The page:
I like the sun. I really do. So it always fascinates me whenever I see others avoiding at all costs this astronomical entity that makes me feel so great. Maybe I’m unique, I don’t know. Or maybe there’s a deeper explanation…
All humans require sunlight. And it’s not just about vitamin D synthesis (although it is important). The benefits of healthy sun exposure extend far beyond the conversion of 7-dehydrocholesterol to cholecalciferol (vitamin D3), and these benefits have been known for quite some time.
Heliotherapy (phototherapy) was documented scientifically more than one hundred years ago by Niels Ryberg Finsen, a Nobel Prize winning Danish physician who clinically experimented with different wavelengths of light to treat smallpox and tuberculosis of the skin. Numerous sunbathing clinics were created around the world – first in Europe, then in the United States – to treat patients with skin, bone, and pulmonary tuberculosis. As antimicrobial treatments became available, however, use of heliotherapy for tuberculosis declined. Today, heliotherapy is used to treat other conditions, such as acne, psoriasis, eczema, and seasonal affective disorder.
Outside of the clinic, researchers continue to unravel the benefits of healthy sun exposure. For example, a recent study suggests that sun exposure can reduce blood pressure, which may in turn decrease the risk of heart attack and stroke (1).
Now, I understand the flipside – the risks of prolonged sun exposure, especially for individuals who normally spend a significant amount of time indoors and have not acclimated properly to the sun. Add to that a diet deficient in antioxidants, and you’ve got a recipe for all kinds of problems.
But even for those who have acclimated themselves to the sun and have ensured a diet rich in antioxidants, sometimes protection is warranted. Shade and clothing are ways to accomplish this, though I wouldn’t recommend conventional sunscreen products. Most contain ingredients that could potentially do more harm than good, such as parabens, petroleum oils, and synthetic fragrances. Research suggests that certain ingredients, when absorbed into the skin, generate more free radicals in users of sunscreen than in individuals who expose themselves to sunlight without sunscreen (2).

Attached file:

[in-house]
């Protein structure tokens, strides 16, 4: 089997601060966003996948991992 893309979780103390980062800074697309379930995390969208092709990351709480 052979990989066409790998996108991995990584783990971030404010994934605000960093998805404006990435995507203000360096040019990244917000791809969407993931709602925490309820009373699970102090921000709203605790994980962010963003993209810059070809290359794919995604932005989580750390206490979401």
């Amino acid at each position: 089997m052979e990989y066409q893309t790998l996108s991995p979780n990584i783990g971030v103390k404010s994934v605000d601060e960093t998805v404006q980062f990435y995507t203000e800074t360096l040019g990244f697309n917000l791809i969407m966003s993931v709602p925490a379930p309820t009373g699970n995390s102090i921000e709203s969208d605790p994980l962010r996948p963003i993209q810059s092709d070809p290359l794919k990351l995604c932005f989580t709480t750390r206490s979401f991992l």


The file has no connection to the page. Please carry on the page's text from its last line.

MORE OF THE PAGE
There is hope, however, as natural herbal and culinary oils provide their own sun protection factors (SPF) and may be used effectively as natural sunscreens (3). Research has found that, on average, nonvolatile oils have SPF values between 2 and 8, and volatile oils have SPF values between 1 and 7.
Nonvolatile oils (followed by SPF)
- Olive oil, 7.549
- Coconut oil, 7.119
- Castor oil, 5.687
- Almond oil, 4.659
- Mustard oil, 2.105
- Chaulmoogra oil, 2.019
- Sesame oil, 1.771
Volatile oils (followed by SPF)
- Peppermint oil, 6.668
- Tulsi oil, 6.571
- Lemon grass oil, 6.282
- Lavender oil, 5.624
- Orange oil, 3.975*
- Lemon oil, 2.810*
- Eucalyptus oil, 2.625
- Tea tree oil, 1.702
- Rose oil, 0.248
*Note: Oils of orange and lemon may increase sensitivity to the sun, and if used cosmetically, may need to be diluted (4).
Overall, this is great news, especially for those who are looking for alternatives to the synthetically produced commercial sunscreens. Experiment by making your own, or look for products that include some of these oils.
And remember, Homo sapiens evolved under the sun. In fact, we’re still evolving. Don’t lose your body’s natural ability to protect itself from healthy sun exposure through extreme indoor living, an inadequate diet, and synthetic sunscreen use.
Intentional sun exposure is a wise strategy. Perpetual avoidance of the sun? Maybe not so much.
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St johns wort flowers steeped in olive oil increase the spf, although I don’t know exactly how much.